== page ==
Tutorial :What comes after distributed version control?



Question:

First there was a centralized model of version control (cvs, svn) and recently a distributed version control model was created (git, bzr, hg). Are there any other types of version control ideologies out there? Or what will be the next new one?


Solution:1

That's really impossible to say, until someone does it.

Back in the 80's we didn't call our version control systems "centralized", and pine for the days when someone would come up with distributed ones. That's a name people put on them after distributed ones were invented. It is only in retrospect that it looks like an obvious step.


Solution:2

We will be using google wave to edit source collaboratively in real-time.


Solution:3

I'd imagine that the next step is more finely tuned diff/merge mechanisms. Have you ever tried to merge an XML document that someone has reformatted? it's impossible because it's being diffed as simple text.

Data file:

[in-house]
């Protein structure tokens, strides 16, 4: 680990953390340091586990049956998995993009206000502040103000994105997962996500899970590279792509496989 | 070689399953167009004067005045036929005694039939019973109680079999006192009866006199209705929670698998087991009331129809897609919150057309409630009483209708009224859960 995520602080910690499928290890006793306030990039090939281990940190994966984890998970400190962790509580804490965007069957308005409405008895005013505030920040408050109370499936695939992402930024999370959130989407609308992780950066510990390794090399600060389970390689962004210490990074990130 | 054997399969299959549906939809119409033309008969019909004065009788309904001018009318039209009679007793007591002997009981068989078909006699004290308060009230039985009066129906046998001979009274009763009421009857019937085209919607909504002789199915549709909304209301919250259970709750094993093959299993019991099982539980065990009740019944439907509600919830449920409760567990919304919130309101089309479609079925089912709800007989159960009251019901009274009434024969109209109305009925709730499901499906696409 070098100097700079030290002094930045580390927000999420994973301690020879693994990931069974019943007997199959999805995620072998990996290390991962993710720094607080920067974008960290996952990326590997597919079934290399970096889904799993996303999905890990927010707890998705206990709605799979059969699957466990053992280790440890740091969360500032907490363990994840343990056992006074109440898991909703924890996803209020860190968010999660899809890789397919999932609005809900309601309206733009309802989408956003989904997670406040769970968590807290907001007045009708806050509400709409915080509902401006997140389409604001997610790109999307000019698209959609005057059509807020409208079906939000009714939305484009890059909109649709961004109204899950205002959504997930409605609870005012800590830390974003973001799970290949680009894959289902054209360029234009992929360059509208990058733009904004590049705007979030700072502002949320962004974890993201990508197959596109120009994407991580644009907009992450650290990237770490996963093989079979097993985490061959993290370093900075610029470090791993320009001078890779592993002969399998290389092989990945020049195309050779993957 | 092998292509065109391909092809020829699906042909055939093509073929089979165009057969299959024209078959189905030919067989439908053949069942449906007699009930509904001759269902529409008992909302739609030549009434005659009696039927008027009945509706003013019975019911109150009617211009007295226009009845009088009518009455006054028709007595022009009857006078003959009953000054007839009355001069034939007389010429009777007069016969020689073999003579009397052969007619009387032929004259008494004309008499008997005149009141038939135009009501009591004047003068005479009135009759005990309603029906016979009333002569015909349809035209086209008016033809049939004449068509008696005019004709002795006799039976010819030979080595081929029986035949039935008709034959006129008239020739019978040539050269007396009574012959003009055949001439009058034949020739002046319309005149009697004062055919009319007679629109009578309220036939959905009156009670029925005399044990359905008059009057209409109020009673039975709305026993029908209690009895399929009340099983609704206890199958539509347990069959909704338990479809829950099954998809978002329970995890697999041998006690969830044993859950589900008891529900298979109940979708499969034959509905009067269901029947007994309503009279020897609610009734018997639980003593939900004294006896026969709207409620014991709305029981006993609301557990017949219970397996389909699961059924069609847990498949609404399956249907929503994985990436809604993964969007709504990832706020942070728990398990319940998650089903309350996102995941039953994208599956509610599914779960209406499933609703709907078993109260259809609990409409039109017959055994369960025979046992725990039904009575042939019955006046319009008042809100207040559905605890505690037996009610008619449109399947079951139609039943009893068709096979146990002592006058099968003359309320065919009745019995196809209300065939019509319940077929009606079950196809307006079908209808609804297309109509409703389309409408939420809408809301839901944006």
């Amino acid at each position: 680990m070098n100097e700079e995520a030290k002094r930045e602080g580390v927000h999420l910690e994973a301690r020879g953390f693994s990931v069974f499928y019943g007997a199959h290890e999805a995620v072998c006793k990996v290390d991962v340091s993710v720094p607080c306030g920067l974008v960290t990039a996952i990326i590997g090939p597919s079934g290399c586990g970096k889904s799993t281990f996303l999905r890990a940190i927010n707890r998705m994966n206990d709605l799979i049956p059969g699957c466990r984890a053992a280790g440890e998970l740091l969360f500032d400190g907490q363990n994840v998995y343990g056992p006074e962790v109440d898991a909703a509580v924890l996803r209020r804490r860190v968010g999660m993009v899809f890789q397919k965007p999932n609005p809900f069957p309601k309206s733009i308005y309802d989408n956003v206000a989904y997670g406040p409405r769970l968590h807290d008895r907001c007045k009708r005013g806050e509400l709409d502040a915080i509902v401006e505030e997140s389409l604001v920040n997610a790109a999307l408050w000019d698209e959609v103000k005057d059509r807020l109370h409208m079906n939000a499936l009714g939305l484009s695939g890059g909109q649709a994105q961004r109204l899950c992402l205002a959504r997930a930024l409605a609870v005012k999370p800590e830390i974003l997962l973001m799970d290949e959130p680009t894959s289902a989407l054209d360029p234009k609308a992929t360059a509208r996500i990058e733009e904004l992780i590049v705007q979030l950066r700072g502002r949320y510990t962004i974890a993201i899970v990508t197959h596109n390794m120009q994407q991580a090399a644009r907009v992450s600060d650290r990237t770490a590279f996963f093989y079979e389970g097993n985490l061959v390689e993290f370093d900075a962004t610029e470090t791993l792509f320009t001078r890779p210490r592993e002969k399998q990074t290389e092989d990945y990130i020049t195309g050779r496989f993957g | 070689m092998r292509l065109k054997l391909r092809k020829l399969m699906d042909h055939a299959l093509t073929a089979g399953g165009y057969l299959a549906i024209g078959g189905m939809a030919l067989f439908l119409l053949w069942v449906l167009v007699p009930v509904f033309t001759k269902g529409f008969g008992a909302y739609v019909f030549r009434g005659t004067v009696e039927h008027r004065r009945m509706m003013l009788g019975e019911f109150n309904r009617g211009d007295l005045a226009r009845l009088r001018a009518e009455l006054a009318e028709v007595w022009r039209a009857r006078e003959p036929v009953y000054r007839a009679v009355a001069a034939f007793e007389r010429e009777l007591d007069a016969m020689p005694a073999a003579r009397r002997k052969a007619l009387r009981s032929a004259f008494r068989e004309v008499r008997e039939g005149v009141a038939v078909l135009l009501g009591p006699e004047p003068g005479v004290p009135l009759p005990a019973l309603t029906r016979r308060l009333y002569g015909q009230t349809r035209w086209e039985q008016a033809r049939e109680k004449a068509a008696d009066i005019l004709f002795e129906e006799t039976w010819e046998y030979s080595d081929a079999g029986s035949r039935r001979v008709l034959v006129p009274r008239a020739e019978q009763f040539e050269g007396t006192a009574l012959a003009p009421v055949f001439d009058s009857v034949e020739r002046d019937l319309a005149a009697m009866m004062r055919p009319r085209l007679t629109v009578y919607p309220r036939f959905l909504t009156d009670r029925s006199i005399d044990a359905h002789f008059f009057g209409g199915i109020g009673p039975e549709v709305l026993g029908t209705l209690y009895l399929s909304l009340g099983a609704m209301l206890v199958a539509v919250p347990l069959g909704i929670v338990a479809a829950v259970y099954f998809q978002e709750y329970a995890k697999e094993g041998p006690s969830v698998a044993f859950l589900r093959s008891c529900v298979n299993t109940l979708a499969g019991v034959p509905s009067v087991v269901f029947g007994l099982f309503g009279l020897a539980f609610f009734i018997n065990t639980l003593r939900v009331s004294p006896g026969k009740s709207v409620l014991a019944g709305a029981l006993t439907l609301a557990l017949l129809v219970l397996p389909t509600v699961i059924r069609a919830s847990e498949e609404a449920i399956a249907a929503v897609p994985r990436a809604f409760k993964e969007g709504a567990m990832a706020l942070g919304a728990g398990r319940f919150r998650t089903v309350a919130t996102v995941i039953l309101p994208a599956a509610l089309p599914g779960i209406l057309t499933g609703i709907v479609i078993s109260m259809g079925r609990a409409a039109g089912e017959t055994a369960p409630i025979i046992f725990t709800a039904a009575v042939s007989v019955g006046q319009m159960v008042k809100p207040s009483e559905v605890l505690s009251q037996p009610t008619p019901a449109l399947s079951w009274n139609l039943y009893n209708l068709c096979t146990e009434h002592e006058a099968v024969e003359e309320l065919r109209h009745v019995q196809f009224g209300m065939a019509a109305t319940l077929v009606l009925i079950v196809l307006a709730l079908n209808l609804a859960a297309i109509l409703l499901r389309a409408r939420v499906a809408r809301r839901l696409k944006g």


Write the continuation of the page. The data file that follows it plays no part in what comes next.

Solution:4

Looks like a difficult question. DVCS is still in its infancy considering is pretty new for enterprises out there (it only has a wide adoption among OSS projects).

As a developer of Plastic SCM, a commercially supported distributed version control system, I'd say we still have to see lots of new stuff from distributed systems. That being said, for me, after DVCS we'll see "code aware version control tools":

  • Being able to diff code "understanding" the language (ok, parsing it will be more than enough) (this is something that Eclipse is almost able to do it).
  • Better support for refactoring based on parsing + version control
  • Code aware merge

:)


Solution:5

My guess, based entirely on nothing and more of a wishful thinking, is the next steps would be cloud version control and P2P based version control systems.

The cloud's main features are high availability and geo spread.

P2P - well, also high availability, security, saved bandwidth.

We're yet to wrap our heads around what the next generation of source control would be but brainstorming doesn't hurt. I welcome any input.


Solution:6

A version management system is merely a service and went from client-server to p2p. I don't know many more network topologies than that.


Solution:7

Versioning file systems possibly? ;o) Just kidding, it wouldn't have anywhere near the amount of functionality that would be needed to be useful. But may be helpful in some ways.


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